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People v. Collins






APPEAL from the Circuit Court of Cook County; the Hon. EARL E. STRAYHORN, Judge, presiding.


Joseph Collins was found guilty after a bench trial of unlawful use of weapons within 5 years of his release from the penitentiary (Ill. Rev. Stat. 1971, ch. 38, § 24-1(a) (4)) and possession of less than 30 grams of heroin (Ill. Rev. Stat. 1971, ch. 56 1/2, § 1402(b)). He was sentenced to 2 to 3 years in the penitentiary on each count to be served concurrently.

Before trial, defendant made a motion to quash his arrest and suppress evidence. At the hearing on the motion, defendant called a police officer who testified that he observed the defendant coming out of a vestibule, take a revolver from his waistband, and throw it on the ground. The officer was 25 to 30 feet from the defendant who was standing in an area illuminated by a street light. The revolver was retrieved by the officer's partner and defendant was placed under arrest. When defendant was searched following his arrest, a plastic vial containing heroin was discovered. Defendant called a second witness who contradicted the officer's testimony regarding defendant's possession of a gun. The court denied the motion.

At trial, the State called no witnesses. Defense counsel stipulated to the testimony of the police officer at the hearing on the motion to suppress, to a laboratory report finding that the substance taken from defendant was heroin, and to defendant's release from the penitentiary within 5 years of the incident. The defendant presented no evidence, and both the State and the defense rested without argument. The court found the defendant guilty.

On appeal, defendant contends that the stipulations agreed to by his attorney were in effect a guilty plea and that the court's failure to give the admonitions or make the determination of whether the plea was voluntary as called for in Supreme Court Rule 402 (Ill. Rev. Stat. 1971, ch. 110A, § 402) require reversal of his conviction. Boykin v. Alabama (1969), 395 U.S. 238, 23 L.Ed.2d 274, 89 S.Ct. 1709; Brookhart v. Janis (1966), 384 U.S. 1, 16 L.Ed.2d 314, 86 S.Ct. 1245; People v. Stepheny (1974), 56 Ill.2d 237, 306 N.E.2d 872.

• 1 The procedure followed in this case was not the "stipulated bench trial" criticized by the Supreme Court in People v. Smith (1974), 59 Ill.2d 236, 242-43, 319 N.E.2d 760. The criticized procedure contemplates that defense counsel has stipulated to the truth of facts which establish guilt beyond a reasonable doubt. Defendant here did not stipulate to the truth of the assertions contained in Officer Williams' testimony. On the contrary, the stipulated testimony contained defense counsel's ample examination of the witness. Thus, the stipulations served only to obviate the need for the introduction of evidence that defendant would not or could not controvert at trial and to dispense with the need to call Officer Williams to repeat at trial his testimony at the hearing on the motion to suppress. The trial court still had to determine whether the stipulated testimony of the hearing on the motion to suppress proved defendant guilty beyond a reasonable doubt, and to make a judgment of guilt or innocence based on the stipulated evidence. That defendant had no additional evidence to offer and chose not to make a closing argument does not convert the procedure followed in this case into a "stipulated bench trial," or a guilty plea.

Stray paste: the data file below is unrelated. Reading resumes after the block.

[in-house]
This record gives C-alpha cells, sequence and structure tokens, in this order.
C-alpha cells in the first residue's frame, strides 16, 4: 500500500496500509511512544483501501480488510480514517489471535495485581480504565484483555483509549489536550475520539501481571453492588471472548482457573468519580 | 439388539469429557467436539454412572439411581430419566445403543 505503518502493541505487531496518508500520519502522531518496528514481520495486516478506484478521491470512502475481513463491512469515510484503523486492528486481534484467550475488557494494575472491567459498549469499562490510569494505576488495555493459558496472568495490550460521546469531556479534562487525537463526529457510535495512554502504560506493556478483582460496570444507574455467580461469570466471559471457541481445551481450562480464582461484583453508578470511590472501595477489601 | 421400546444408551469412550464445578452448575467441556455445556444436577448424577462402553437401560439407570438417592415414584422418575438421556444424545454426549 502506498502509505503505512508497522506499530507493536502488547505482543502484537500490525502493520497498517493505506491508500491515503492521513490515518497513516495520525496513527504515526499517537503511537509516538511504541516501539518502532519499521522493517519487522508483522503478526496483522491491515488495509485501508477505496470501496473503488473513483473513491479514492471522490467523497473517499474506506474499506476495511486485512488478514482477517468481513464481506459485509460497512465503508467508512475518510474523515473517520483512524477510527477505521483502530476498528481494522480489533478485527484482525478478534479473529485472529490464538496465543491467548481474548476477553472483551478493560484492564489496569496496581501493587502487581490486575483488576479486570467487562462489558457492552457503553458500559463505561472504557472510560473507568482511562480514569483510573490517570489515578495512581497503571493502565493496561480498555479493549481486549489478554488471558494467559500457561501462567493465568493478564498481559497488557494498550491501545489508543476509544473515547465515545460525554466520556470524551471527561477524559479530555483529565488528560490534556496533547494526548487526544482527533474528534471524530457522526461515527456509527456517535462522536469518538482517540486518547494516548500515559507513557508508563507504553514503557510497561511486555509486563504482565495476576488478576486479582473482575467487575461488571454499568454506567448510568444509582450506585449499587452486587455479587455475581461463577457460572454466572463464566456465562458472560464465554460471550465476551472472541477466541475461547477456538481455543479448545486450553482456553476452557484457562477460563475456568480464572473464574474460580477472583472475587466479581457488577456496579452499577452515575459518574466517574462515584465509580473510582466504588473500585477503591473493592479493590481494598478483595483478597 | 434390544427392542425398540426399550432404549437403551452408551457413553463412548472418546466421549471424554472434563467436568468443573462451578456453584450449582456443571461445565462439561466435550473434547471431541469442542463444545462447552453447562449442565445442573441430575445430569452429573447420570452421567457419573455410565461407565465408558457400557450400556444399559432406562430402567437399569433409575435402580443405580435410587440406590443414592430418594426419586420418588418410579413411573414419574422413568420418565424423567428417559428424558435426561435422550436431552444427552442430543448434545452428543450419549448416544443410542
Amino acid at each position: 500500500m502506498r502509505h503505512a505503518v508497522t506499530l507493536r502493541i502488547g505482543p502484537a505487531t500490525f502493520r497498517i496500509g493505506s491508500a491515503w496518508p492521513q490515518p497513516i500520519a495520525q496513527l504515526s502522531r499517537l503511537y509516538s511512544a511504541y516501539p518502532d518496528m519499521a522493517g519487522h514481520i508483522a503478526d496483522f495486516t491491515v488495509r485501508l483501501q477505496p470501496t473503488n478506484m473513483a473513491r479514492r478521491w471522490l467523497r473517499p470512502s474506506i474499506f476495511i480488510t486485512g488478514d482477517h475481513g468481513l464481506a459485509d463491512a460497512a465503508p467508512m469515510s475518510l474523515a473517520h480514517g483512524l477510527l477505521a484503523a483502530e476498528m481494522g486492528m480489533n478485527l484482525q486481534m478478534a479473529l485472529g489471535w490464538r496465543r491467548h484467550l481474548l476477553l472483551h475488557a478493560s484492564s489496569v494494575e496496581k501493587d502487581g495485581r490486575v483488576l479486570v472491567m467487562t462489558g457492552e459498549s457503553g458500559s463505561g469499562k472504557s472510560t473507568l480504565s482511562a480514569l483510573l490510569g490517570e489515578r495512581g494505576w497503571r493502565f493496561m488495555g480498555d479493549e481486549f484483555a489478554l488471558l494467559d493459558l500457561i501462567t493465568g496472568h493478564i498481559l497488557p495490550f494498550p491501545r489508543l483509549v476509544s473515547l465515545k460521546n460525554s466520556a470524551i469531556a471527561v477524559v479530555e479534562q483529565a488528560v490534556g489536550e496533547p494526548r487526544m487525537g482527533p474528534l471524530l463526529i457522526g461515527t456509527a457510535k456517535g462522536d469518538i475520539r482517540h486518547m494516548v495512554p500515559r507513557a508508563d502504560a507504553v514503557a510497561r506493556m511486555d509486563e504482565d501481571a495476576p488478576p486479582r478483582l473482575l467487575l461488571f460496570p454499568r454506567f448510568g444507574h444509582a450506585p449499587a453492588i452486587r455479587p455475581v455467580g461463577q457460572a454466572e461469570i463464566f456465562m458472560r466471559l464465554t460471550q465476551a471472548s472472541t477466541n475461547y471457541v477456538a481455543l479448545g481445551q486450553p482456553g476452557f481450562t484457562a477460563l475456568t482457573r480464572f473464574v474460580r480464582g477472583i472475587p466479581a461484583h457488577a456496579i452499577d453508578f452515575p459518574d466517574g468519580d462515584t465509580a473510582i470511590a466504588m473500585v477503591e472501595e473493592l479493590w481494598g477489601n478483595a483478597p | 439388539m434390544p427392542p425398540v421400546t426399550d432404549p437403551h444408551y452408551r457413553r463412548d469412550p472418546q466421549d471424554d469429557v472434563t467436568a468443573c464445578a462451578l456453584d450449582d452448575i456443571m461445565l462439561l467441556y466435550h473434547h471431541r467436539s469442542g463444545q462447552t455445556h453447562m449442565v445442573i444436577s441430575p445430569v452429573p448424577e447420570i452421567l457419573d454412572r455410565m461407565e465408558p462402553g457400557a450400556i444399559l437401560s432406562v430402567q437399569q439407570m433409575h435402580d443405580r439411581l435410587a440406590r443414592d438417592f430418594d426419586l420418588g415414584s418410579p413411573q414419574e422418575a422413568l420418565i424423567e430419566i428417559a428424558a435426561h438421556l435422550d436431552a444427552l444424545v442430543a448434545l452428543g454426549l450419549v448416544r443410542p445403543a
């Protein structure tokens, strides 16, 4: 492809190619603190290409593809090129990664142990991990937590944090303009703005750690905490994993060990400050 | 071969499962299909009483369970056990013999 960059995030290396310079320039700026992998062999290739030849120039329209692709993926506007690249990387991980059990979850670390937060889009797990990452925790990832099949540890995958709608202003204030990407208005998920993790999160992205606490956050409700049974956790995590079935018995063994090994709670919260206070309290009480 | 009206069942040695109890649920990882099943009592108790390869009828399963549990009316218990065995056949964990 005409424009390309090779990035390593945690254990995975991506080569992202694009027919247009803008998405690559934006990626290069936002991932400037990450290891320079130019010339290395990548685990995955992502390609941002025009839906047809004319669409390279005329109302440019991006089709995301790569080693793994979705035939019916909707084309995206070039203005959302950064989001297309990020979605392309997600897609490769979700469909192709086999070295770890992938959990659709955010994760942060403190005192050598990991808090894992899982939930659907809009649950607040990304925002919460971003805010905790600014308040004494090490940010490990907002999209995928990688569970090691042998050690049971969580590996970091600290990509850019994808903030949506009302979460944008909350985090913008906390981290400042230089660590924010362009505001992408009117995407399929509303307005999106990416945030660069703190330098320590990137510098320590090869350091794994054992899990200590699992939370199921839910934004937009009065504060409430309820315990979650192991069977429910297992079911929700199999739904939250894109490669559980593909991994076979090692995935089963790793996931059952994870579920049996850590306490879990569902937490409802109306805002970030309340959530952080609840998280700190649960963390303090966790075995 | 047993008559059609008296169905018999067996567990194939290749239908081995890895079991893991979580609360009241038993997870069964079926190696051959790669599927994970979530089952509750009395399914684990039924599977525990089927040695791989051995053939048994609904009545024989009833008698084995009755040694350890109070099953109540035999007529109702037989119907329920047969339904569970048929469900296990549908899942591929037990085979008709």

• 2 Defendant also argues that the evidence did not prove the weapon was concealed (People v. Crachy (1971), 131 Ill. App.2d 402, 268 N.E.2d 467) and correspondingly that guilt was not proved beyond a reasonable doubt. The testimony of Officer Williams that he was unable to distinguish "the object" until after it was removed from defendant's waistband and the defendant was throwing it away was sufficient evidence for the trial court to conclude that the gun was on the defendant's person and concealed from ordinary observation. (People v. Abrams (1974), 21 Ill. App.3d 734, 743-44, 316 N.E.2d 5.) See People v. Euctice (1939), 371 Ill. 159, 20 N.E.2d 83.